OBJECTIVE: To evaluate the impact of diabetes on provision of contraceptive counseling.
METHODS: We compared counseling provided to diabetic and nondiabetic women on 40,304 visits made to U.S. ambulatory practices by nonpregnant women, 14–44 years of age, included in the National Ambulatory Medical Care Survey and National Hospital Ambulatory Medical Care Survey, 1997–2000. Logistic regression, adjusting for age, race, ethnicity, insurance status, and provider characteristics was used to estimate the relationship between provision of contraceptive counseling and diabetes.
RESULTS: Visits made by diabetic women of reproductive age were significantly less likely to include contraceptive counseling than visits made by nondiabetic women of reproductive age (odds ratio [OR] 0.42, 95% confidence interval [CI] 0.21–0.81). Visits made by diabetic women under 25 years of age were less likely to include contraceptive counseling than visits made by older diabetic women (OR 0.17, 95% CI 0.06–0.54). Overall, only 4% of visits made by diabetic women documented contraceptive counseling. When family planning was the primary reason for a visit (OR 34.4, 95% CI 20.8–56.9) or women visited a gynecologist (OR 24.3, 95% CI 16.7–35.2), women were significantly more likely to receive contraceptive counseling. However, diabetic women made only 0.3% of all visits to gynecologists.
CONCLUSION: Ambulatory physicians in the United States rarely provide contraceptive counseling to diabetic women. This may contribute to adverse birth outcomes for some diabetic mothers who conceive before optimal glucose control is obtained.
LEVEL OF EVIDENCE: II-3
Diabetic women in the United States receive less contraceptive counseling than nondiabetic women.
From the 1Department of Medicine, Division of General Internal Medicine, Center for Research on Health Care, University of Pittsburgh, Pittsburgh, Pennsylvania; and 2Department of Medicine, Division of General Internal Medicine, University of California, San Francisco, California.
The National Center for Health Statistics designed and conducted the National Ambulatory Medical Care Survey (NAMCS) and National Hospital Ambulatory Medical Care Survey (NHAMCS). All data used in this analysis were collected by the National Center for Health Statistics.
Corresponding author: Eleanor Bimla Schwarz, MD, MS, Center for Research on Health Care, 230 McKee Place, Suite 600, Pittsburgh, PA 15213; e-mail: Schwarzeb@upmc.edu.
Individuals with diabetes require counseling regarding the impact of diet, exercise, and medications on disease progression and clinical outcomes. Diabetic women of reproductive age require additional counseling because birth defects occur in about 5–8% of their offspring,1 approximately twice the rate in the general population.2–5 With tight glycemic control before and during pregnancy, rates of congenital malformations and birth trauma can be minimized.6–8 Although about half of all pregnancies in the United States are unintended,9 nearly two thirds of pregnancies in diabetic women are unplanned.10,11 The goal of our study was to estimate whether contraceptive counseling provided to diabetic women of reproductive age differs from that provided to nondiabetic women of reproductive age.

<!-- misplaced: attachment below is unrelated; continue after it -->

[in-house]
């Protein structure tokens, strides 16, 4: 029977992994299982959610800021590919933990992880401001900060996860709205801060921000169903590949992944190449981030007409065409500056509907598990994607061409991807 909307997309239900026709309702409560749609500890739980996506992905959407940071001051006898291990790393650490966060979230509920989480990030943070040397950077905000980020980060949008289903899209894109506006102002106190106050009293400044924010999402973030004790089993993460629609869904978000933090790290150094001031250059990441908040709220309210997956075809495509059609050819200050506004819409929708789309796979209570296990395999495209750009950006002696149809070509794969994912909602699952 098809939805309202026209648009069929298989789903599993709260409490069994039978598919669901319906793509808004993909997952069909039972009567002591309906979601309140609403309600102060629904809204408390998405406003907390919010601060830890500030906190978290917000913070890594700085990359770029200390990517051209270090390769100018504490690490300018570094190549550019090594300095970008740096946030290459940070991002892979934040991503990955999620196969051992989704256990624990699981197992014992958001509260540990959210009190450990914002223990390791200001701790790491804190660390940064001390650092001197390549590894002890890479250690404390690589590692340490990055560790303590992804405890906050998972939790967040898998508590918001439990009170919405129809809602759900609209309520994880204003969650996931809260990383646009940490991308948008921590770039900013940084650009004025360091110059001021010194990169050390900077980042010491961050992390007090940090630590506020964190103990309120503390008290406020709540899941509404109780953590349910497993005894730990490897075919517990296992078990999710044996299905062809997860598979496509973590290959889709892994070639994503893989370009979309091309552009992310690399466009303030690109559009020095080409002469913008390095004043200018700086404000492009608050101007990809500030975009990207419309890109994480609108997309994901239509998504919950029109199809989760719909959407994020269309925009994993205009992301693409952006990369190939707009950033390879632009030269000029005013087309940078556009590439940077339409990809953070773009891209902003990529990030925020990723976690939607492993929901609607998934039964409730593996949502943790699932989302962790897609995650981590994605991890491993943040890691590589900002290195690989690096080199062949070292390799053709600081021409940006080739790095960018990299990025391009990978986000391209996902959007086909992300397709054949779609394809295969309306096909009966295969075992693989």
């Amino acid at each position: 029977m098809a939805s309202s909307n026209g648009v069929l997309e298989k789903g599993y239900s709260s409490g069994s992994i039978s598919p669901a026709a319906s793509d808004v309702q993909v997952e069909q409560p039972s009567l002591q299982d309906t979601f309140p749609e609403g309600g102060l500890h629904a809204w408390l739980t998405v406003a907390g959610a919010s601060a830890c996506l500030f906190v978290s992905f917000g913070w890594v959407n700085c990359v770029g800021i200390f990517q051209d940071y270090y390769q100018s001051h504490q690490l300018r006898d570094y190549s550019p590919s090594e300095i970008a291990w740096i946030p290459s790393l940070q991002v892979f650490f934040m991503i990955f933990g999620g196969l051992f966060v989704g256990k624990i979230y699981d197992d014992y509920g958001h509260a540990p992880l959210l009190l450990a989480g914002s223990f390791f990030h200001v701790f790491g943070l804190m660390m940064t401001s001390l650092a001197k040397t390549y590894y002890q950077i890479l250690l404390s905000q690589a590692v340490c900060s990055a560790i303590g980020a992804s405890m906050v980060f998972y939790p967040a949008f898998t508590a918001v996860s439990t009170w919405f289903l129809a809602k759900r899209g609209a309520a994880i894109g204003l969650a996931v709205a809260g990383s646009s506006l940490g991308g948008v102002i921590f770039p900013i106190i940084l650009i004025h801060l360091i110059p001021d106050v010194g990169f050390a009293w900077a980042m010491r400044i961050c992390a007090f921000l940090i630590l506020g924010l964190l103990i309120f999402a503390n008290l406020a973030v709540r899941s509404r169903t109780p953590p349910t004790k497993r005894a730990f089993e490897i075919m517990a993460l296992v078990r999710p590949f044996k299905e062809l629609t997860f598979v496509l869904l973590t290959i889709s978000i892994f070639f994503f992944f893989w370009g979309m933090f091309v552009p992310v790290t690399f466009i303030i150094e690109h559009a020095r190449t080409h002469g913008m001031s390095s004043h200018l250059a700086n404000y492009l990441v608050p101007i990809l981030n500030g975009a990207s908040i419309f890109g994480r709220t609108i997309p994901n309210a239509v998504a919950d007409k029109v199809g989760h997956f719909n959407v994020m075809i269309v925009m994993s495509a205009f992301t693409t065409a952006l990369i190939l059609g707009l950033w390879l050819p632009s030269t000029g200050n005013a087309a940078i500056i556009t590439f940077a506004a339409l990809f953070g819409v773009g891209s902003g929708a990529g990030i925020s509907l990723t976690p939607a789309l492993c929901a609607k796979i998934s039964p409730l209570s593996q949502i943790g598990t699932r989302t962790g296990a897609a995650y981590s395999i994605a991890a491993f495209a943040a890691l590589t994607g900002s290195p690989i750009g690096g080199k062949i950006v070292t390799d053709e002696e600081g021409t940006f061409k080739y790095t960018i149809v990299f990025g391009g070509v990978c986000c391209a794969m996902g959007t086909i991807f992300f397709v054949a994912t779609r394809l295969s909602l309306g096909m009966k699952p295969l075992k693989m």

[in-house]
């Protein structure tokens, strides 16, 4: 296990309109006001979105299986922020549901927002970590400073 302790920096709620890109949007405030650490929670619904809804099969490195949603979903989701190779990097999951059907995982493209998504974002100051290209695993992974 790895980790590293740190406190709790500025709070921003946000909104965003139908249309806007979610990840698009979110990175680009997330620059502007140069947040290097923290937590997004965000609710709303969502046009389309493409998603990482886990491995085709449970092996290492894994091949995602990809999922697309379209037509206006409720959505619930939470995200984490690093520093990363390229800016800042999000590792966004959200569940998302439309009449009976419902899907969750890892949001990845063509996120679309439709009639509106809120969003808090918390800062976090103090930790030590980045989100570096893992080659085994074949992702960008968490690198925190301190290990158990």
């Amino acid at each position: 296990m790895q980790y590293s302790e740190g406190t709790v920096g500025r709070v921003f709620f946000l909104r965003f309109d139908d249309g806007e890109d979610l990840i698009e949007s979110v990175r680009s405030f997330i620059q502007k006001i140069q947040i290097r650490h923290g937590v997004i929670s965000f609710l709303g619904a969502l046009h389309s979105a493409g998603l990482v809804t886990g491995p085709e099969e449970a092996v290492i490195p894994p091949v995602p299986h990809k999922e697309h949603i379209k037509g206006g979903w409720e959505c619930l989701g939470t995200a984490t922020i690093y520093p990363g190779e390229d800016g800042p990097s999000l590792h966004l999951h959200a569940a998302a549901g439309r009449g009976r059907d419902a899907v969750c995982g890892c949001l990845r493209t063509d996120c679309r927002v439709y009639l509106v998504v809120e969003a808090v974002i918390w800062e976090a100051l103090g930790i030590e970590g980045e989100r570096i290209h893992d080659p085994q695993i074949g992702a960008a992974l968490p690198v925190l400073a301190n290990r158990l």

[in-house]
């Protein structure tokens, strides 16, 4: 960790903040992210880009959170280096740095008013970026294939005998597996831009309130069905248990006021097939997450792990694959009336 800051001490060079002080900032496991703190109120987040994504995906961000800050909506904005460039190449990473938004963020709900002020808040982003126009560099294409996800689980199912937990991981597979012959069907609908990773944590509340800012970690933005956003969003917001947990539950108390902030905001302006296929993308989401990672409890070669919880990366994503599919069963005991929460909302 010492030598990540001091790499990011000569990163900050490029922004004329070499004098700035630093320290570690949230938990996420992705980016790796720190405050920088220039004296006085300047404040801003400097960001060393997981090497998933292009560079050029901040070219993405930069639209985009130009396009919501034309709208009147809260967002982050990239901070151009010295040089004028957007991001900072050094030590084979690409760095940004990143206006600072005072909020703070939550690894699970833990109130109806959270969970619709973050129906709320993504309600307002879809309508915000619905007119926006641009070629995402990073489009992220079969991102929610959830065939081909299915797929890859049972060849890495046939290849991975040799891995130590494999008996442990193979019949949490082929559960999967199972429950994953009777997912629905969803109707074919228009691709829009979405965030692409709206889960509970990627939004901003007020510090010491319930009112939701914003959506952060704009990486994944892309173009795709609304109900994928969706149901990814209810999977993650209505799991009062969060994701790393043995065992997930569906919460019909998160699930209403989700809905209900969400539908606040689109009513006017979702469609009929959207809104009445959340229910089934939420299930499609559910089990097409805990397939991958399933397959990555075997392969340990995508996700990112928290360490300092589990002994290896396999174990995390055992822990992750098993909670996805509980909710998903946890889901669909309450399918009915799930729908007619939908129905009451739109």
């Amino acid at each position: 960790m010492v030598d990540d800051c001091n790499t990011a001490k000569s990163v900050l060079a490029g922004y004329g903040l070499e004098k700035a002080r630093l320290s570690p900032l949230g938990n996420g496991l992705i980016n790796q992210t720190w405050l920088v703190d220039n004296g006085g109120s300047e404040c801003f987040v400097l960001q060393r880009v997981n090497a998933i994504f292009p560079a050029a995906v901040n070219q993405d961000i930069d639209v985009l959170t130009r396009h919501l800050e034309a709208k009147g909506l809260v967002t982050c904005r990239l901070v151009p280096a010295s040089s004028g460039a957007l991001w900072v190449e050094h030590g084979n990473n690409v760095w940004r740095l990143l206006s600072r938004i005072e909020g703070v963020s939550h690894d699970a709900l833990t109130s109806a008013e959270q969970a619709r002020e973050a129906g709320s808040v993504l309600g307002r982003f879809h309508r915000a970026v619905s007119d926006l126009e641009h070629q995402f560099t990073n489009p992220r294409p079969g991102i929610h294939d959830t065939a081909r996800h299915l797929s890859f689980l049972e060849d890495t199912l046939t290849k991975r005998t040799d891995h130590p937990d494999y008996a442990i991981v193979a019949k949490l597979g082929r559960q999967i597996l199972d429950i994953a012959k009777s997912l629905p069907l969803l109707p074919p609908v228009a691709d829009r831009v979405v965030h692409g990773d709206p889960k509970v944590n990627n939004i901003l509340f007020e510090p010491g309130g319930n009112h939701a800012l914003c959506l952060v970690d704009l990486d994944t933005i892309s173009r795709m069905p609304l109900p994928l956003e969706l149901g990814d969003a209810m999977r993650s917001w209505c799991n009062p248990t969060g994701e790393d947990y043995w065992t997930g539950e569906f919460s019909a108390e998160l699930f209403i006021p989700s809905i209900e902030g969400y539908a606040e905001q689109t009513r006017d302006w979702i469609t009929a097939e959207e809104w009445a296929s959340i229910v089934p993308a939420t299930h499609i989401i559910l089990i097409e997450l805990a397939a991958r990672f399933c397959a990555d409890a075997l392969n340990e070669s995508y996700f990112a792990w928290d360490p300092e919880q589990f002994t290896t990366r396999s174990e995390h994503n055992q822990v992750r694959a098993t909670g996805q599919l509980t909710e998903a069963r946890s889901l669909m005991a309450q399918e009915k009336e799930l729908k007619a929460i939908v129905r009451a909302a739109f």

MATERIALS AND METHODS
The National Ambulatory Medical Care Survey is an annual survey of approximately 3,000 office-based U.S. physicians (including obstetrician-gynecologists) who are not employed by the federal government.12 The National Ambulatory Medical Care Survey uses a 3-stage probability sampling procedure to allow extrapolation of survey results to the U.S. population. The first stage contains 112 geographic primary sampling units. The second stage consists of a probability sample of practicing physicians selected from each geographic sampling unit. The third stage involves the random selection of 25 visits to the sample physician during a randomly assigned 1-week reporting period.13 Participants are instructed to record data by using a standardized form shortly after each patient visit to minimize the potential for recall bias. Data collected includes demographic information, the reason for patient’s visit (up to 3 entries), whether the provider or anyone in the practice has seen this patient before, physician’s diagnoses for this visit (up to 3 entries), and medications ordered, supplied, administered, or continued during this visit (up to 6 entries). In addition check boxes are used to indicate whether any of 12 counseling or education services were provided. The time frame of 1997–2000 was selected because it was the most recent period during which all participants were asked if the counseling/education provided included “family planning/contraception.” Information about the patients’ race and ethnicity is based on physician perception. By combining data from the 1997–2000 surveys, we obtained a sample of 17,322 visits made to 2,146 physicians by nonpregnant women aged 14–44 years.
The National Hospital Ambulatory Medical Care Survey (NHAMCS) is an annual survey of approximately 500 U.S. outpatient departments operated by noninstitutional, nonfederal hospitals.14,15 The National Hospital Ambulatory Medical Care Survey uses a 4-stage probability sampling procedure. The first-stage sample contains the same 112 geographic primary sampling units as the National Ambulatory Medical Care Survey. The second stage consists of a probability sample of nonfederal, short-stay or general hospitals with emergency departments, outpatient departments, or both, within the sampled primary sampling units. The third stage involves selecting clinics within outpatient departments. The fourth stage consists of sampling patient visits within clinics during a randomly assigned 4-week reporting period. Data are collected by using an instrument that is very similar to that used for the National Ambulatory Medical Care Survey. However, although the National Ambulatory Medical Care Survey identifies the specialty of the provider seen at a given visit, the National Hospital Ambulatory Medical Care Survey identifies only the specialty of the clinic visited. By combining data from the 1997–2000 surveys, we identified 22,982 visits made by nonpregnant women aged 14–44 years.
Of the 40,304 visits described in the surveys, 787 listed a diagnosis of diabetes, and an additional 131 listed the prescription of oral hypoglycemic medications. We considered these 918 visits to be made by diabetic women. We repeated all analyses without the 29 visits that listed metformin but not a diagnosis of diabetes.